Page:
JOURNAL ARTICLE

Metabolism of glucosinolate-derived isothiocyanates to glutathione conjugates in generalist lepidopteran herbivores

Katharina Schramm, Daniel Giddings Vassão, Michael Reichelt, Jonathan Gershenzon, Ute Wittstock
Insect Biochemistry and Molecular Biology 2012, 42 (3): 174-82
22193392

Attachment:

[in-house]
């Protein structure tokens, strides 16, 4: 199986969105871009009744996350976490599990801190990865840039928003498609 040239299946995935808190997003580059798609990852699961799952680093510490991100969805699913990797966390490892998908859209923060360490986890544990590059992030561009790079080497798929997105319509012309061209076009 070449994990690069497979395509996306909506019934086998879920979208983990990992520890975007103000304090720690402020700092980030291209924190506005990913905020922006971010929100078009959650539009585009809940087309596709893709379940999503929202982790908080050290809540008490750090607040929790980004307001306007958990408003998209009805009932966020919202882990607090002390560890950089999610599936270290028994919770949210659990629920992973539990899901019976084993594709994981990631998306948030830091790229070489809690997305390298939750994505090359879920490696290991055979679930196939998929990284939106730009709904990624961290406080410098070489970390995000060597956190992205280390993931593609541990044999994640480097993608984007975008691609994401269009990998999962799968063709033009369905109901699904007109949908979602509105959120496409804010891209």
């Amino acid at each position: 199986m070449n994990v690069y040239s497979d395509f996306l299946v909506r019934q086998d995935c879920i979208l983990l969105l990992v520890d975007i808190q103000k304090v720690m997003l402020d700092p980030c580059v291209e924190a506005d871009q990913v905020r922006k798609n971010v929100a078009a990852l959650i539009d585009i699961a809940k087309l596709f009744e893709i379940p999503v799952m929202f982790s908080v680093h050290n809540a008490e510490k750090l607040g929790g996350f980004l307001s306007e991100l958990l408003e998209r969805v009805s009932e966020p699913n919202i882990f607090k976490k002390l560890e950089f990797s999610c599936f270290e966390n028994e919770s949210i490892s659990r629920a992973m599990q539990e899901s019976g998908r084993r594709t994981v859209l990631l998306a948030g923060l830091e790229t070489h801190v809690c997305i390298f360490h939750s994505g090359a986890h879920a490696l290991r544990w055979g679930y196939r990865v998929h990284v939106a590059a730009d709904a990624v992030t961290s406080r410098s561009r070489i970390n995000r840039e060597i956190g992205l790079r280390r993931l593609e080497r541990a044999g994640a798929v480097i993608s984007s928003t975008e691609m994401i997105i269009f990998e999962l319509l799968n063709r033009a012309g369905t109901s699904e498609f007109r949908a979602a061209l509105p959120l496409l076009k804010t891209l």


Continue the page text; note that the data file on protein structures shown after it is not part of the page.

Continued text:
The defensive properties of the glucosinolate-myrosinase system in plants of the order Brassicales have been attributed to the formation of toxic isothiocyanates generated upon tissue damage. Lepidopteran herbivores specialised on brassicaceous plants have been shown to possess biochemical mechanisms preventing the formation of isothiocyanates. Yet, no such mechanisms are known for generalist lepidopterans which also occasionally but successfully feed on plants of the Brassicales. After feeding on Arabidopsis thaliana plants, faeces of Spodoptera littoralis larvae contained glutathione conjugate derivatives (cysteinylglycine- and cysteinyl-isothiocyanate-conjugates) of the plant's major glucosinolate hydrolysis product, 4-methylsulfinylbutyl isothiocyanate. When caterpillars fed on leaves of A. thaliana containing [¹⁴C]₄-methylsulfinylbutyl glucosinolate, more than half of the ingested radioactivity was excreted as the unmetabolised corresponding isothiocyanate, and only 11% as glutathione conjugate derivatives. However, these conjugates were demonstrated to be the major metabolites of isothiocyanates in S. littoralis, and their abundance was shown to correlate with the amount of isothiocyanates ingested. Analysis of larval faeces from several species of generalist lepidopterans (Spodoptera exigua, S. littoralis, Mamestra brassicae, Trichoplusia ni and Helicoverpa armigera) fed on different Brassicaceae revealed that glutathione conjugates arise from a variety of aliphatic and aromatic isothiocyanates derived from dietary glucosinolates.

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